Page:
Our daily round-up of news from the art world
Leon Kossoff (1926–2019) | The painter Leon Kossoff has died at the age of 92. Born in London in 1926 to Russian-Jewish parents, Kossoff studied at Saint Martin’s School of Art and became a member of the ‘School of London’. He is known for his depictions of the city, everyday scenes portrayed through a thick impasto. Kossoff’s works are held in several international collections, including those at the Museum of Modern Art in New York, the Tate Gallery in London and the National Gallery of Art in Washington, D.C.. In 1995 he represented Britain at the Venice Biennale.
Lobby group Europa Nostra criticise UNESCO’s tolerance of cruise ships in Venice | Sneška Quaedvlieg-Mihailović, secretary general of the lobby group Europa Nostra, delivered a speech at the UNESCO meeting in Baku, Azerbaijan yesterday, criticising the committee for its support of cruise ships passing through the lagoon in Venice. This is a new alternative route, promoted by the City of Venice, that will replace the cruise ships’ traditional route through the city. Quaedvlieg-Mihailović called it a contradiction of UNESCO’s 2014 recommendation that ships be excluded from the lagoon completely and argued that the Italian government had not yet assessed the route’s possible impacts.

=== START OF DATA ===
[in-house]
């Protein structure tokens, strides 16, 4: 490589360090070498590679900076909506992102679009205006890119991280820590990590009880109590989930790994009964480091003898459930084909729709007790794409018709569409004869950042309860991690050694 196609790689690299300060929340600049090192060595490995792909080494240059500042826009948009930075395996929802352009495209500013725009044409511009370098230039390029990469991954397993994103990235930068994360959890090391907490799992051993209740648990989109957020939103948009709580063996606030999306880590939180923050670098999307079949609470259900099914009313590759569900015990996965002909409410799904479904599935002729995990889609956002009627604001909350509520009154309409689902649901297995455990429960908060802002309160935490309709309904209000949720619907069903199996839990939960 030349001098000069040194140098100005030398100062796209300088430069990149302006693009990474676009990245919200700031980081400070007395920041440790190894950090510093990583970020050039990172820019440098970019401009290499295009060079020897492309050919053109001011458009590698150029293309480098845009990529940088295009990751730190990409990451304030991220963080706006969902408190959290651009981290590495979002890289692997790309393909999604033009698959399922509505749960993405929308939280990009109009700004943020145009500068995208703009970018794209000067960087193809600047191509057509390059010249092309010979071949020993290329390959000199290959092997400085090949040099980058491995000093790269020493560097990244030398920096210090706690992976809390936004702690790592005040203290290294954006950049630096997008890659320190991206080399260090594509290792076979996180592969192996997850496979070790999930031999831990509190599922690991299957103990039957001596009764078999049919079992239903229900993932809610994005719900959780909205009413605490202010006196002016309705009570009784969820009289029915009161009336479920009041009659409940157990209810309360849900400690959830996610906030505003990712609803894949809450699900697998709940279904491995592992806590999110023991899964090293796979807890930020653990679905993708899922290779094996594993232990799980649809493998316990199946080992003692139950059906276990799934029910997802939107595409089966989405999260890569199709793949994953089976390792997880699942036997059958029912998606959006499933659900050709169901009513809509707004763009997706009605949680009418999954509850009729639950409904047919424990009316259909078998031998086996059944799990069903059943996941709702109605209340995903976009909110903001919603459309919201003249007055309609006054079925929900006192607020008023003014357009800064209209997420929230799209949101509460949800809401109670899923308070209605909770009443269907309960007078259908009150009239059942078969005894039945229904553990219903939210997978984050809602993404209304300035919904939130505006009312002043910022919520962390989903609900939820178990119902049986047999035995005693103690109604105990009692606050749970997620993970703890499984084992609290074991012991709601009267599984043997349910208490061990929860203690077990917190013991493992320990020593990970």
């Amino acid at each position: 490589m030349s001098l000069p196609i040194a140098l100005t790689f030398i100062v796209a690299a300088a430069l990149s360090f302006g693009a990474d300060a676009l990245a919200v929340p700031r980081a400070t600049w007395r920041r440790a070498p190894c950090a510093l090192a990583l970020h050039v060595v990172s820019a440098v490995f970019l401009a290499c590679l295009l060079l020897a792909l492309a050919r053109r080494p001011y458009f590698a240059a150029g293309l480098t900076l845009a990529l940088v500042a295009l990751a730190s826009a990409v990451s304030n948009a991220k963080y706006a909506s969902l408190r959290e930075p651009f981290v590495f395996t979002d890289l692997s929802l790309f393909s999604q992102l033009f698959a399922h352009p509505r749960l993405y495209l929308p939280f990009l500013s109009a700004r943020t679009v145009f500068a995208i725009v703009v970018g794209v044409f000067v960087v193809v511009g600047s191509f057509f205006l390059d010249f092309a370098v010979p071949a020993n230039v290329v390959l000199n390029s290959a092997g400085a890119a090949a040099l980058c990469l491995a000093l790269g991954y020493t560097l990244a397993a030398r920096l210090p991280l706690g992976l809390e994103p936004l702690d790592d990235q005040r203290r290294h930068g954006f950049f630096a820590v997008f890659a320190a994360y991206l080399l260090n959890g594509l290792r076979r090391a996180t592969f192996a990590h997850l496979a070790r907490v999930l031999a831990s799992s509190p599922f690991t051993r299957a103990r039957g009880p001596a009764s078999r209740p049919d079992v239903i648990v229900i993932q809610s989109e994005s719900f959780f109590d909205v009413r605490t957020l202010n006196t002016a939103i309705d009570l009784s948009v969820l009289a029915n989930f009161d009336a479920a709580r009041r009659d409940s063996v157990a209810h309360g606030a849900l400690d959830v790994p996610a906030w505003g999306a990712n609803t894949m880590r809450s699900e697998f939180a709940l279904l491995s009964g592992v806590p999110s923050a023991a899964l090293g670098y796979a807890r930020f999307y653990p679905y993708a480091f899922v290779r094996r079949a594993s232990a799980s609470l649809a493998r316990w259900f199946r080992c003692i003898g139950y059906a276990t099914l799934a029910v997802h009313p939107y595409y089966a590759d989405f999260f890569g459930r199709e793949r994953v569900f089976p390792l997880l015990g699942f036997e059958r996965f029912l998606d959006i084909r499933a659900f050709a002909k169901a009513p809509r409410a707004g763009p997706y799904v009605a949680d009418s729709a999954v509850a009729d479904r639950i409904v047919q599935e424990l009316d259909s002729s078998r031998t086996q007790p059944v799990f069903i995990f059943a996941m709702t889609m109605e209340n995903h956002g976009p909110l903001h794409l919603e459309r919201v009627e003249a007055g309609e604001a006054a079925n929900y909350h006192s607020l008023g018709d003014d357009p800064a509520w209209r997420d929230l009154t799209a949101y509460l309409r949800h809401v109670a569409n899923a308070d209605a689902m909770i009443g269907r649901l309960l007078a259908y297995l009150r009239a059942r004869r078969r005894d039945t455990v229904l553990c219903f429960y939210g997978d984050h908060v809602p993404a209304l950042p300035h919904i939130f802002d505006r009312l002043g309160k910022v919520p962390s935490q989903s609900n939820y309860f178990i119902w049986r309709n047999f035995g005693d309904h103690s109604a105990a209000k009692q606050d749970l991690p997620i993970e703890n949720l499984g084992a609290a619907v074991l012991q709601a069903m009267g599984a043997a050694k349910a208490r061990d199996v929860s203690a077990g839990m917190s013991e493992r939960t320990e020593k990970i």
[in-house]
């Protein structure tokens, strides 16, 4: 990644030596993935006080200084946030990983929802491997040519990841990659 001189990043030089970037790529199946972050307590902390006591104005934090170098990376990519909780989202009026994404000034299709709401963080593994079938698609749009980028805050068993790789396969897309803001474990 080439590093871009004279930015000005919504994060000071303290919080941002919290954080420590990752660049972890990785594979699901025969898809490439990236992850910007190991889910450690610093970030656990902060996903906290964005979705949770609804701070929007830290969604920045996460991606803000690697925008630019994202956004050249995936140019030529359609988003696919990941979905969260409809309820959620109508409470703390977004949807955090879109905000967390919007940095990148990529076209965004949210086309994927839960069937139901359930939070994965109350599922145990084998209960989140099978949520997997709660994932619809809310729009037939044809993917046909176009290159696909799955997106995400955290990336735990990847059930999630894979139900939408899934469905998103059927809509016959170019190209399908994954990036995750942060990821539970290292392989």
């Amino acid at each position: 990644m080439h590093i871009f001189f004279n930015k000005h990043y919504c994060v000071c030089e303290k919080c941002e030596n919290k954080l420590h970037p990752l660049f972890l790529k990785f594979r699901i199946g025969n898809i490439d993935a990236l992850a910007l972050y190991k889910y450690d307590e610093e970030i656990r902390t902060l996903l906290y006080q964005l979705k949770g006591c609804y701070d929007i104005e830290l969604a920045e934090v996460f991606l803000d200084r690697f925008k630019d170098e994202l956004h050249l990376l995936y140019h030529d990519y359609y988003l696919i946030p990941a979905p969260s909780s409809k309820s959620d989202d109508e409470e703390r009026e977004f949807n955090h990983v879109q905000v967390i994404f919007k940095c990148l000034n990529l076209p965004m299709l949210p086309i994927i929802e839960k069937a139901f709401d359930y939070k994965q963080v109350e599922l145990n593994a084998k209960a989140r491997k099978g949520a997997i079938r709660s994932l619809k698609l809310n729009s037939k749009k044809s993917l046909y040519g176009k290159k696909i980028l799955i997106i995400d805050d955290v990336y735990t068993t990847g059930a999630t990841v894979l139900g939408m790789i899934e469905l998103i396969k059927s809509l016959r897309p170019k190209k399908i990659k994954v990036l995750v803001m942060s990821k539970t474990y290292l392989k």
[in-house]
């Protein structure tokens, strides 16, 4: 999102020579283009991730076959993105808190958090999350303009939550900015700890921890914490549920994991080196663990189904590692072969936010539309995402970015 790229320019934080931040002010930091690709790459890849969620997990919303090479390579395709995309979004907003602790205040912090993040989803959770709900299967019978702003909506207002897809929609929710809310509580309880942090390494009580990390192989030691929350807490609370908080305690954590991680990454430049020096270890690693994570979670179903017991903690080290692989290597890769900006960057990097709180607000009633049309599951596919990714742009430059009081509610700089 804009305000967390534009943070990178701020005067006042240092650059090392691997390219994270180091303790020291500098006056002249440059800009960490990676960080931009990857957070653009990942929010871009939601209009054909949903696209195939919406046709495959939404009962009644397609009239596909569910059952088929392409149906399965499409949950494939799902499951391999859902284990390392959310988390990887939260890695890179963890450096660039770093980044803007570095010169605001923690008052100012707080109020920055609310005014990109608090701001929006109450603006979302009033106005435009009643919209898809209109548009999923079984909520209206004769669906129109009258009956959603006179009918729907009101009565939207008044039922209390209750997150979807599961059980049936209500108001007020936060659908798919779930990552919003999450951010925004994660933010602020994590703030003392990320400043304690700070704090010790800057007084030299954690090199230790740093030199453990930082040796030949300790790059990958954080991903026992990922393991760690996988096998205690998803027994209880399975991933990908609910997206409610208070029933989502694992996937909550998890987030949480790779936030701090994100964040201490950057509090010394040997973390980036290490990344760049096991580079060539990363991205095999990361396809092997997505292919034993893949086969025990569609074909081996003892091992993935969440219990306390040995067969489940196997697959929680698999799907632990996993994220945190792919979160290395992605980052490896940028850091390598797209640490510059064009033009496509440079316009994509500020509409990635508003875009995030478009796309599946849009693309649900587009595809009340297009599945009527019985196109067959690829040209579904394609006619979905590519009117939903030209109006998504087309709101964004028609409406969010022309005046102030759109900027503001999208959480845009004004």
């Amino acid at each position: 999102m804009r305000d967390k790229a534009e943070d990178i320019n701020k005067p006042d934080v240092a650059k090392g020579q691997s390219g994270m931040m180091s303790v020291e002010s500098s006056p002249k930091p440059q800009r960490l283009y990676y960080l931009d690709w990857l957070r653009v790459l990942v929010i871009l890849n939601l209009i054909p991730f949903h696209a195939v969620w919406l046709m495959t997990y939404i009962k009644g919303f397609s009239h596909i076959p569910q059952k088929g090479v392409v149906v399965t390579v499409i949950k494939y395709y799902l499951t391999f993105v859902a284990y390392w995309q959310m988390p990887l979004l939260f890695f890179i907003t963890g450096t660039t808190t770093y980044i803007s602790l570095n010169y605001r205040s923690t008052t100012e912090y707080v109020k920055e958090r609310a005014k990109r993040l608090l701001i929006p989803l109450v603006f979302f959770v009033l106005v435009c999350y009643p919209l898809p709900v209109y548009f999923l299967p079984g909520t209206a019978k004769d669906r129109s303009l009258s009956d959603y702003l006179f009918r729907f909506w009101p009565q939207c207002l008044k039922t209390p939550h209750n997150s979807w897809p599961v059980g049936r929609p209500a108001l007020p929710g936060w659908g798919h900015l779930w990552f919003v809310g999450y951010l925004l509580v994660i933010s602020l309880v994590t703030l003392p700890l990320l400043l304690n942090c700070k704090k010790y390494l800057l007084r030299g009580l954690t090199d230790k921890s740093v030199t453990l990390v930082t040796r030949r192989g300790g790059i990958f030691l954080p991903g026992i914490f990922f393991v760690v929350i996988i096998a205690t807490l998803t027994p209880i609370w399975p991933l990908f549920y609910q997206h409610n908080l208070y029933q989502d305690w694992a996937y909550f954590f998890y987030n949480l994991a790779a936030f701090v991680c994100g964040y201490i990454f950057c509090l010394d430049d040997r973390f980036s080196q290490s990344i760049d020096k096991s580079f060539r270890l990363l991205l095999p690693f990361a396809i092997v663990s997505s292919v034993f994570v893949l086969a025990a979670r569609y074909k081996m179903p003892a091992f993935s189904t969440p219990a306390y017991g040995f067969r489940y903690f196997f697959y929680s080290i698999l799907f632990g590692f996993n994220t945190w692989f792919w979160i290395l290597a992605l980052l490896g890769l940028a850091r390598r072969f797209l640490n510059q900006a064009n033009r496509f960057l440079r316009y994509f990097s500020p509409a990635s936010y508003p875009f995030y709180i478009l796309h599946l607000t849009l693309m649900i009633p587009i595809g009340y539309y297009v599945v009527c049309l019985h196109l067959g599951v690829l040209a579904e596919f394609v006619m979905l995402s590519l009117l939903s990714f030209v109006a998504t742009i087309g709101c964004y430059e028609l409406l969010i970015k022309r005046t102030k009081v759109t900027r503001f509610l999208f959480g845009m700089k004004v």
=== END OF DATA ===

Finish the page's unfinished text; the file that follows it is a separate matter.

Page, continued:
Recommended reading | Artist Xaveria Simmons responds to the suggestion from art critics that this year’s Whitney Biennale was ‘not radical enough’ in the Art Newspaper. In the Guardian, Daniel Boffey explains the concept and schedule behind the Rijksmuseum’s ‘Operation Night Watch’, a livestreamed public restoration of Rembrandt’s The Night Watch (1642) starting on Monday.